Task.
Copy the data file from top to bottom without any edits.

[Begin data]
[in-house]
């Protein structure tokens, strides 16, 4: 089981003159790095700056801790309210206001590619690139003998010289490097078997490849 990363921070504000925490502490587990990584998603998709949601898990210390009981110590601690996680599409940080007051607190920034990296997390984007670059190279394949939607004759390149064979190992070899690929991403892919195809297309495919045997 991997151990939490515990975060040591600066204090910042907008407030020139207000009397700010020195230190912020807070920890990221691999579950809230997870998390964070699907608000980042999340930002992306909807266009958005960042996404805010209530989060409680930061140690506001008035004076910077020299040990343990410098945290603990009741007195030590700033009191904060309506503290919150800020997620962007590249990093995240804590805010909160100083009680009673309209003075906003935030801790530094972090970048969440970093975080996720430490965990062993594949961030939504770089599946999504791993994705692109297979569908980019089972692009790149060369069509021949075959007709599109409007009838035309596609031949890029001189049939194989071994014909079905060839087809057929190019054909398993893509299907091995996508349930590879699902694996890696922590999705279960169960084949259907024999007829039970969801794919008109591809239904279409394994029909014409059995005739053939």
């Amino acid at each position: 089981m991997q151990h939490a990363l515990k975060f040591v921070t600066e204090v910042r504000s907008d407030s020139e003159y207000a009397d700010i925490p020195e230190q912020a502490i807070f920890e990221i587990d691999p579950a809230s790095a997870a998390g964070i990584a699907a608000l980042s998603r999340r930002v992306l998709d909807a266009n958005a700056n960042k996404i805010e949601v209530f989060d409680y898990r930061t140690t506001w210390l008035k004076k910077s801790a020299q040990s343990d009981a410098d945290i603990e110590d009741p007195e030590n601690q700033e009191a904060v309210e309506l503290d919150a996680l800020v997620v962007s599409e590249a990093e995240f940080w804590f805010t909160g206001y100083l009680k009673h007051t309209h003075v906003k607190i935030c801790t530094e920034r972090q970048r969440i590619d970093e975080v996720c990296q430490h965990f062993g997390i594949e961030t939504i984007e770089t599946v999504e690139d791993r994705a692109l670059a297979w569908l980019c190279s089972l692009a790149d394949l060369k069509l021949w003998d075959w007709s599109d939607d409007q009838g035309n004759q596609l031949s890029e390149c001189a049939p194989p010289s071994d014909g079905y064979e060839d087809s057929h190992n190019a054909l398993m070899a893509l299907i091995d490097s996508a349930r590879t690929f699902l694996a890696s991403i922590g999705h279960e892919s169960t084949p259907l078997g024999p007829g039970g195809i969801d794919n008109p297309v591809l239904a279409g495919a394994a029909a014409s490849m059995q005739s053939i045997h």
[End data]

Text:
[in-house]
């Protein structure tokens, strides 16, 4: 089981003159790095700056801790309210206001590619690139003998010289490097078997490849 990363921070504000925490502490587990990584998603998709949601898990210390009981110590601690996680599409940080007051607190920034990296997390984007670059190279394949939607004759390149064979190992070899690929991403892919195809297309495919045997 991997151990939490515990975060040591600066204090910042907008407030020139207000009397700010020195230190912020807070920890990221691999579950809230997870998390964070699907608000980042999340930002992306909807266009958005960042996404805010209530989060409680930061140690506001008035004076910077020299040990343990410098945290603990009741007195030590700033009191904060309506503290919150800020997620962007590249990093995240804590805010909160100083009680009673309209003075906003935030801790530094972090970048969440970093975080996720430490965990062993594949961030939504770089599946999504791993994705692109297979569908980019089972692009790149060369069509021949075959007709599109409007009838035309596609031949890029001189049939194989071994014909079905060839087809057929190019054909398993893509299907091995996508349930590879699902694996890696922590999705279960169960084949259907024999007829039970969801794919008109591809239904279409394994029909014409059995005739053939």
């Amino acid at each position: 089981m991997q151990h939490a990363l515990k975060f040591v921070t600066e204090v910042r504000s907008d407030s020139e003159y207000a009397d700010i925490p020195e230190q912020a502490i807070f920890e990221i587990d691999p579950a809230s790095a997870a998390g964070i990584a699907a608000l980042s998603r999340r930002v992306l998709d909807a266009n958005a700056n960042k996404i805010e949601v209530f989060d409680y898990r930061t140690t506001w210390l008035k004076k910077s801790a020299q040990s343990d009981a410098d945290i603990e110590d009741p007195e030590n601690q700033e009191a904060v309210e309506l503290d919150a996680l800020v997620v962007s599409e590249a990093e995240f940080w804590f805010t909160g206001y100083l009680k009673h007051t309209h003075v906003k607190i935030c801790t530094e920034r972090q970048r969440i590619d970093e975080v996720c990296q430490h965990f062993g997390i594949e961030t939504i984007e770089t599946v999504e690139d791993r994705a692109l670059a297979w569908l980019c190279s089972l692009a790149d394949l060369k069509l021949w003998d075959w007709s599109d939607d409007q009838g035309n004759q596609l031949s890029e390149c001189a049939p194989p010289s071994d014909g079905y064979e060839d087809s057929h190992n190019a054909l398993m070899a893509l299907i091995d490097s996508a349930r590879t690929f699902l694996a890696s991403i922590g999705h279960e892919s169960t084949p259907l078997g024999p007829g039970g195809i969801d794919n008109p297309v591809l239904a279409g495919a394994a029909a014409s490849m059995q005739s053939i045997h």